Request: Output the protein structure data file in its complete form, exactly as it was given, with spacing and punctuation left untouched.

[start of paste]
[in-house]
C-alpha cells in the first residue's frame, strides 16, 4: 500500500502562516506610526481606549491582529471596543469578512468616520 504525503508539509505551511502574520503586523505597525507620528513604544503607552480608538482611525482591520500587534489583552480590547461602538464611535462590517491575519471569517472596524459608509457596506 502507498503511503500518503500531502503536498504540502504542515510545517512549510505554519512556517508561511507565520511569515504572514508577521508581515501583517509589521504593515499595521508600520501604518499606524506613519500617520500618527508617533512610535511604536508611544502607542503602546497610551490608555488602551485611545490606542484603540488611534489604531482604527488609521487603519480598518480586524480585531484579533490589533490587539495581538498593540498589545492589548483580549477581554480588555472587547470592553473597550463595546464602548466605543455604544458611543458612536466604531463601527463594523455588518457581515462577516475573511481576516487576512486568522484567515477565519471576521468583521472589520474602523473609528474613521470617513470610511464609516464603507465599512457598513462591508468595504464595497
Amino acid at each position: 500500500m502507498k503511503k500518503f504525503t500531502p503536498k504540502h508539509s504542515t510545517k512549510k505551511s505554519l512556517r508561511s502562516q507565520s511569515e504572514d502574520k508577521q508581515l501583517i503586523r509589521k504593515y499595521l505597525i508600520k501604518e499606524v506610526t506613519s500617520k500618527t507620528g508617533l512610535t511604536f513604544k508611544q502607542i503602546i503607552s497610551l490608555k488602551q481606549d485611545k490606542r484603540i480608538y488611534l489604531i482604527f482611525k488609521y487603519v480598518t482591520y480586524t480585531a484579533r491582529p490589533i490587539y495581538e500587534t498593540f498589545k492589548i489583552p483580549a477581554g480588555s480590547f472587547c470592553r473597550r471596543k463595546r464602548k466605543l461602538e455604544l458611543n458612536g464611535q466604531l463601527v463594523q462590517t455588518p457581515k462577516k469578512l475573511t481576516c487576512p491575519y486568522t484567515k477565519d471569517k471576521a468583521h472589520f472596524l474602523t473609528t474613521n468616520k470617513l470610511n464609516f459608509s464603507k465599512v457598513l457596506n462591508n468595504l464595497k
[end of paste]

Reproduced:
[in-house]
C-alpha cells in the first residue's frame, strides 16, 4: 500500500502562516506610526481606549491582529471596543469578512468616520 504525503508539509505551511502574520503586523505597525507620528513604544503607552480608538482611525482591520500587534489583552480590547461602538464611535462590517491575519471569517472596524459608509457596506 502507498503511503500518503500531502503536498504540502504542515510545517512549510505554519512556517508561511507565520511569515504572514508577521508581515501583517509589521504593515499595521508600520501604518499606524506613519500617520500618527508617533512610535511604536508611544502607542503602546497610551490608555488602551485611545490606542484603540488611534489604531482604527488609521487603519480598518480586524480585531484579533490589533490587539495581538498593540498589545492589548483580549477581554480588555472587547470592553473597550463595546464602548466605543455604544458611543458612536466604531463601527463594523455588518457581515462577516475573511481576516487576512486568522484567515477565519471576521468583521472589520474602523473609528474613521470617513470610511464609516464603507465599512457598513462591508468595504464595497
Amino acid at each position: 500500500m502507498k503511503k500518503f504525503t500531502p503536498k504540502h508539509s504542515t510545517k512549510k505551511s505554519l512556517r508561511s502562516q507565520s511569515e504572514d502574520k508577521q508581515l501583517i503586523r509589521k504593515y499595521l505597525i508600520k501604518e499606524v506610526t506613519s500617520k500618527t507620528g508617533l512610535t511604536f513604544k508611544q502607542i503602546i503607552s497610551l490608555k488602551q481606549d485611545k490606542r484603540i480608538y488611534l489604531i482604527f482611525k488609521y487603519v480598518t482591520y480586524t480585531a484579533r491582529p490589533i490587539y495581538e500587534t498593540f498589545k492589548i489583552p483580549a477581554g480588555s480590547f472587547c470592553r473597550r471596543k463595546r464602548k466605543l461602538e455604544l458611543n458612536g464611535q466604531l463601527v463594523q462590517t455588518p457581515k462577516k469578512l475573511t481576516c487576512p491575519y486568522t484567515k477565519d471569517k471576521a468583521h472589520f472596524l474602523t473609528t474613521n468616520k470617513l470610511n464609516f459608509s464603507k465599512v457598513l457596506n462591508n468595504l464595497k